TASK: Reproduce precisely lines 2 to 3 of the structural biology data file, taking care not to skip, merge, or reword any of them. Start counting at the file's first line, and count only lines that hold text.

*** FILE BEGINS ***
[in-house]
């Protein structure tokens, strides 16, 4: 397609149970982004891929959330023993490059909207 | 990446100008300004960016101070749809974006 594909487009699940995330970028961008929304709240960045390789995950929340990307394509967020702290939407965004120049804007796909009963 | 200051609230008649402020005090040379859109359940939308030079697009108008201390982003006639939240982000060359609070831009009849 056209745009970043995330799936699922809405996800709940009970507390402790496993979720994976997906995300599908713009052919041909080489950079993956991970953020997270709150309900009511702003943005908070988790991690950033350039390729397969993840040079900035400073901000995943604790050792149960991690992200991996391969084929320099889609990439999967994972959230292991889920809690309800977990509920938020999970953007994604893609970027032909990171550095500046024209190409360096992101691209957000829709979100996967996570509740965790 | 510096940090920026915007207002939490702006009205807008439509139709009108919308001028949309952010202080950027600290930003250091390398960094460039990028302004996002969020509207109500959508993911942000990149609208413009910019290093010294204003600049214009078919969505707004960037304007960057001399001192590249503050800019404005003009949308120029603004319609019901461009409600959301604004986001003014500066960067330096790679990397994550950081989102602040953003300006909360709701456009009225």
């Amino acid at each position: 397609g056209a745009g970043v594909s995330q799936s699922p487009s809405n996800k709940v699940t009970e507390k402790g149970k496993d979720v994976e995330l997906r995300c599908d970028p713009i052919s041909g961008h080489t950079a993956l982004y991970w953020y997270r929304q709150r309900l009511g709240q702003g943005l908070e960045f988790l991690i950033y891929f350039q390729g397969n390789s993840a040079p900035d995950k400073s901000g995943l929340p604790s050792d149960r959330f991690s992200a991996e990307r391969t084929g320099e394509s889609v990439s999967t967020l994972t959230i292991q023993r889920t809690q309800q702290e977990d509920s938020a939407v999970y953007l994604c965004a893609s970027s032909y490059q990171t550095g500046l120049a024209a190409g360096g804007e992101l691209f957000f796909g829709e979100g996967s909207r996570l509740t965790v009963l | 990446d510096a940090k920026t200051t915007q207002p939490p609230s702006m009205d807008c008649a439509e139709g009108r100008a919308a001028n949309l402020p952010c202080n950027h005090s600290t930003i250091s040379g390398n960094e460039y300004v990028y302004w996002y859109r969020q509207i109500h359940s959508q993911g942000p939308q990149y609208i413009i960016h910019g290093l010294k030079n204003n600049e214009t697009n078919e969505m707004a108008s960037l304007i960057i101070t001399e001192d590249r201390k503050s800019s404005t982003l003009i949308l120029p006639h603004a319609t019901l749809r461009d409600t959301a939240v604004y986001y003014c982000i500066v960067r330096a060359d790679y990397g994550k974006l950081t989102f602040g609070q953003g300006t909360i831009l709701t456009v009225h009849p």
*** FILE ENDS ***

């Protein structure tokens, strides 16, 4: 397609149970982004891929959330023993490059909207 | 990446100008300004960016101070749809974006 594909487009699940995330970028961008929304709240960045390789995950929340990307394509967020702290939407965004120049804007796909009963 | 200051609230008649402020005090040379859109359940939308030079697009108008201390982003006639939240982000060359609070831009009849 056209745009970043995330799936699922809405996800709940009970507390402790496993979720994976997906995300599908713009052919041909080489950079993956991970953020997270709150309900009511702003943005908070988790991690950033350039390729397969993840040079900035400073901000995943604790050792149960991690992200991996391969084929320099889609990439999967994972959230292991889920809690309800977990509920938020999970953007994604893609970027032909990171550095500046024209190409360096992101691209957000829709979100996967996570509740965790 | 510096940090920026915007207002939490702006009205807008439509139709009108919308001028949309952010202080950027600290930003250091390398960094460039990028302004996002969020509207109500959508993911942000990149609208413009910019290093010294204003600049214009078919969505707004960037304007960057001399001192590249503050800019404005003009949308120029603004319609019901461009409600959301604004986001003014500066960067330096790679990397994550950081989102602040953003300006909360709701456009009225």
């Amino acid at each position: 397609g056209a745009g970043v594909s995330q799936s699922p487009s809405n996800k709940v699940t009970e507390k402790g149970k496993d979720v994976e995330l997906r995300c599908d970028p713009i052919s041909g961008h080489t950079a993956l982004y991970w953020y997270r929304q709150r309900l009511g709240q702003g943005l908070e960045f988790l991690i950033y891929f350039q390729g397969n390789s993840a040079p900035d995950k400073s901000g995943l929340p604790s050792d149960r959330f991690s992200a991996e990307r391969t084929g320099e394509s889609v990439s999967t967020l994972t959230i292991q023993r889920t809690q309800q702290e977990d509920s938020a939407v999970y953007l994604c965004a893609s970027s032909y490059q990171t550095g500046l120049a024209a190409g360096g804007e992101l691209f957000f796909g829709e979100g996967s909207r996570l509740t965790v009963l | 990446d510096a940090k920026t200051t915007q207002p939490p609230s702006m009205d807008c008649a439509e139709g009108r100008a919308a001028n949309l402020p952010c202080n950027h005090s600290t930003i250091s040379g390398n960094e460039y300004v990028y302004w996002y859109r969020q509207i109500h359940s959508q993911g942000p939308q990149y609208i413009i960016h910019g290093l010294k030079n204003n600049e214009t697009n078919e969505m707004a108008s960037l304007i960057i101070t001399e001192d590249r201390k503050s800019s404005t982003l003009i949308l120029p006639h603004a319609t019901l749809r461009d409600t959301a939240v604004y986001y003014c982000i500066v960067r330096a060359d790679y990397g994550k974006l950081t989102f602040g609070q953003g300006t909360i831009l709701t456009v009225h009849p």